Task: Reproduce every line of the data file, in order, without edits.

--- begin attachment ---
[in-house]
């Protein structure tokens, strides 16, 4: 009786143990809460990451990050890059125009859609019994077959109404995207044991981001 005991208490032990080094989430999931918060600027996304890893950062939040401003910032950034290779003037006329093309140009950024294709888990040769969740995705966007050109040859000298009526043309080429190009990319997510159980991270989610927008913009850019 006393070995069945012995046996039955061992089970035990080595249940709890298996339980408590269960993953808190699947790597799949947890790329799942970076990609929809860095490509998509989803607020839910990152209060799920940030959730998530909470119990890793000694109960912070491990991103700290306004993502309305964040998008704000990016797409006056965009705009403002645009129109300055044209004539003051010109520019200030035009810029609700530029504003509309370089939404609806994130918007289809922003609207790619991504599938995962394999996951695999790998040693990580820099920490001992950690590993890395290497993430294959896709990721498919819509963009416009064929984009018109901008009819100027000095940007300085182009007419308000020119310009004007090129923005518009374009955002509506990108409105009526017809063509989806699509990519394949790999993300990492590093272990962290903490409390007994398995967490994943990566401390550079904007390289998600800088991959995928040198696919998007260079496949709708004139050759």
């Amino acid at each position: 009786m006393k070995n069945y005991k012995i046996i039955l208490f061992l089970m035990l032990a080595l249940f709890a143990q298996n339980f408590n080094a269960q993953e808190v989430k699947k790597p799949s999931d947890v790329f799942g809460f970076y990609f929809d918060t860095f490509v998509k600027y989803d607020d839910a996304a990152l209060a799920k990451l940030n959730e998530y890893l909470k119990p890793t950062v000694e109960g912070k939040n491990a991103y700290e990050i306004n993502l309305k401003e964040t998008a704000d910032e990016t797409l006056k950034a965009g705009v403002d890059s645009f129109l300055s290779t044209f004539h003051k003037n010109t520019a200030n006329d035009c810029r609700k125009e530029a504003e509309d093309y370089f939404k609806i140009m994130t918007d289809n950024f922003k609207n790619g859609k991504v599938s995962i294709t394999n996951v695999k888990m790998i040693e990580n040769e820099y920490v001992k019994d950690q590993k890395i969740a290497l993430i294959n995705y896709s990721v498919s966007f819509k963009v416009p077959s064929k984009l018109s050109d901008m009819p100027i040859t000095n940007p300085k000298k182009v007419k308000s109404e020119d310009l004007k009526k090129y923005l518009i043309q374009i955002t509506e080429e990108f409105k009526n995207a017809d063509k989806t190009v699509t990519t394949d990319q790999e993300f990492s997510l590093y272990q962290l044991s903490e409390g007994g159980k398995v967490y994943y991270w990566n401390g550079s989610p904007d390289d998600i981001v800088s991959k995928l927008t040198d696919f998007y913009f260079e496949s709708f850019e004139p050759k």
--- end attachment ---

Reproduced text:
[in-house]
């Protein structure tokens, strides 16, 4: 009786143990809460990451990050890059125009859609019994077959109404995207044991981001 005991208490032990080094989430999931918060600027996304890893950062939040401003910032950034290779003037006329093309140009950024294709888990040769969740995705966007050109040859000298009526043309080429190009990319997510159980991270989610927008913009850019 006393070995069945012995046996039955061992089970035990080595249940709890298996339980408590269960993953808190699947790597799949947890790329799942970076990609929809860095490509998509989803607020839910990152209060799920940030959730998530909470119990890793000694109960912070491990991103700290306004993502309305964040998008704000990016797409006056965009705009403002645009129109300055044209004539003051010109520019200030035009810029609700530029504003509309370089939404609806994130918007289809922003609207790619991504599938995962394999996951695999790998040693990580820099920490001992950690590993890395290497993430294959896709990721498919819509963009416009064929984009018109901008009819100027000095940007300085182009007419308000020119310009004007090129923005518009374009955002509506990108409105009526017809063509989806699509990519394949790999993300990492590093272990962290903490409390007994398995967490994943990566401390550079904007390289998600800088991959995928040198696919998007260079496949709708004139050759």
């Amino acid at each position: 009786m006393k070995n069945y005991k012995i046996i039955l208490f061992l089970m035990l032990a080595l249940f709890a143990q298996n339980f408590n080094a269960q993953e808190v989430k699947k790597p799949s999931d947890v790329f799942g809460f970076y990609f929809d918060t860095f490509v998509k600027y989803d607020d839910a996304a990152l209060a799920k990451l940030n959730e998530y890893l909470k119990p890793t950062v000694e109960g912070k939040n491990a991103y700290e990050i306004n993502l309305k401003e964040t998008a704000d910032e990016t797409l006056k950034a965009g705009v403002d890059s645009f129109l300055s290779t044209f004539h003051k003037n010109t520019a200030n006329d035009c810029r609700k125009e530029a504003e509309d093309y370089f939404k609806i140009m994130t918007d289809n950024f922003k609207n790619g859609k991504v599938s995962i294709t394999n996951v695999k888990m790998i040693e990580n040769e820099y920490v001992k019994d950690q590993k890395i969740a290497l993430i294959n995705y896709s990721v498919s966007f819509k963009v416009p077959s064929k984009l018109s050109d901008m009819p100027i040859t000095n940007p300085k000298k182009v007419k308000s109404e020119d310009l004007k009526k090129y923005l518009i043309q374009i955002t509506e080429e990108f409105k009526n995207a017809d063509k989806t190009v699509t990519t394949d990319q790999e993300f990492s997510l590093y272990q962290l044991s903490e409390g007994g159980k398995v967490y994943y991270w990566n401390g550079s989610p904007d390289d998600i981001v800088s991959k995928l927008t040198d696919f998007y913009f260079e496949s709708f850019e004139p050759k």